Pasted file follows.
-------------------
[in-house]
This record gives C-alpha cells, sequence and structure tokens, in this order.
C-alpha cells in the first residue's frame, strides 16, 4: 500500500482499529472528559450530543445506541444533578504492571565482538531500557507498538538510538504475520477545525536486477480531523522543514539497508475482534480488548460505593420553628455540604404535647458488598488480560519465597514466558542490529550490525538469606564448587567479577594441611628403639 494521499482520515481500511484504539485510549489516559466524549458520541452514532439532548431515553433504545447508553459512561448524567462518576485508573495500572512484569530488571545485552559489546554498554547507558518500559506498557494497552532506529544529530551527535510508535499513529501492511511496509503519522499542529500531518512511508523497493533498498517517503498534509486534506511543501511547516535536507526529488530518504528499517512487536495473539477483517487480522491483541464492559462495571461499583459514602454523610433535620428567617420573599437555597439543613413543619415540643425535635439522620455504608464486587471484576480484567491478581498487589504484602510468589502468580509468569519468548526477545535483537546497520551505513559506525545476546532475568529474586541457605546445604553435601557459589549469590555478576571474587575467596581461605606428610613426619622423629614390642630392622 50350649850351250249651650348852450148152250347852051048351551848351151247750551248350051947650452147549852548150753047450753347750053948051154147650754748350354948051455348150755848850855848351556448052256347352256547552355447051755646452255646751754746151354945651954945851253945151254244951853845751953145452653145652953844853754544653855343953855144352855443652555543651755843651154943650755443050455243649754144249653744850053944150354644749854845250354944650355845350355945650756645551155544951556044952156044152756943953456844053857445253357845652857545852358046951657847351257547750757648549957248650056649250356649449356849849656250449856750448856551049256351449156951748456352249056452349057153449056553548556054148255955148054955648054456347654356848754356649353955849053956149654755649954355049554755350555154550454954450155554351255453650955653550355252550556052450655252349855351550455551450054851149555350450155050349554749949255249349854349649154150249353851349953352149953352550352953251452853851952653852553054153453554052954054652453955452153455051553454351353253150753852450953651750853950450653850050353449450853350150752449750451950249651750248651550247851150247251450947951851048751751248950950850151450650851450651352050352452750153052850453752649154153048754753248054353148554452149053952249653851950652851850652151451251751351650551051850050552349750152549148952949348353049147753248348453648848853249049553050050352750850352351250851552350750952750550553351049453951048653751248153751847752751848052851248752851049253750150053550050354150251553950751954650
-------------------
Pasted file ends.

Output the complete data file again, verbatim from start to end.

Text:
[in-house]
This record gives C-alpha cells, sequence and structure tokens, in this order.
C-alpha cells in the first residue's frame, strides 16, 4: 500500500482499529472528559450530543445506541444533578504492571565482538531500557507498538538510538504475520477545525536486477480531523522543514539497508475482534480488548460505593420553628455540604404535647458488598488480560519465597514466558542490529550490525538469606564448587567479577594441611628403639 494521499482520515481500511484504539485510549489516559466524549458520541452514532439532548431515553433504545447508553459512561448524567462518576485508573495500572512484569530488571545485552559489546554498554547507558518500559506498557494497552532506529544529530551527535510508535499513529501492511511496509503519522499542529500531518512511508523497493533498498517517503498534509486534506511543501511547516535536507526529488530518504528499517512487536495473539477483517487480522491483541464492559462495571461499583459514602454523610433535620428567617420573599437555597439543613413543619415540643425535635439522620455504608464486587471484576480484567491478581498487589504484602510468589502468580509468569519468548526477545535483537546497520551505513559506525545476546532475568529474586541457605546445604553435601557459589549469590555478576571474587575467596581461605606428610613426619622423629614390642630392622 50350649850351250249651650348852450148152250347852051048351551848351151247750551248350051947650452147549852548150753047450753347750053948051154147650754748350354948051455348150755848850855848351556448052256347352256547552355447051755646452255646751754746151354945651954945851253945151254244951853845751953145452653145652953844853754544653855343953855144352855443652555543651755843651154943650755443050455243649754144249653744850053944150354644749854845250354944650355845350355945650756645551155544951556044952156044152756943953456844053857445253357845652857545852358046951657847351257547750757648549957248650056649250356649449356849849656250449856750448856551049256351449156951748456352249056452349057153449056553548556054148255955148054955648054456347654356848754356649353955849053956149654755649954355049554755350555154550454954450155554351255453650955653550355252550556052450655252349855351550455551450054851149555350450155050349554749949255249349854349649154150249353851349953352149953352550352953251452853851952653852553054153453554052954054652453955452153455051553454351353253150753852450953651750853950450653850050353449450853350150752449750451950249651750248651550247851150247251450947951851048751751248950950850151450650851450651352050352452750153052850453752649154153048754753248054353148554452149053952249653851950652851850652151451251751351650551051850050552349750152549148952949348353049147753248348453648848853249049553050050352750850352351250851552350750952750550553351049453951048653751248153751847752751848052851248752851049253750150053550050354150251553950751954650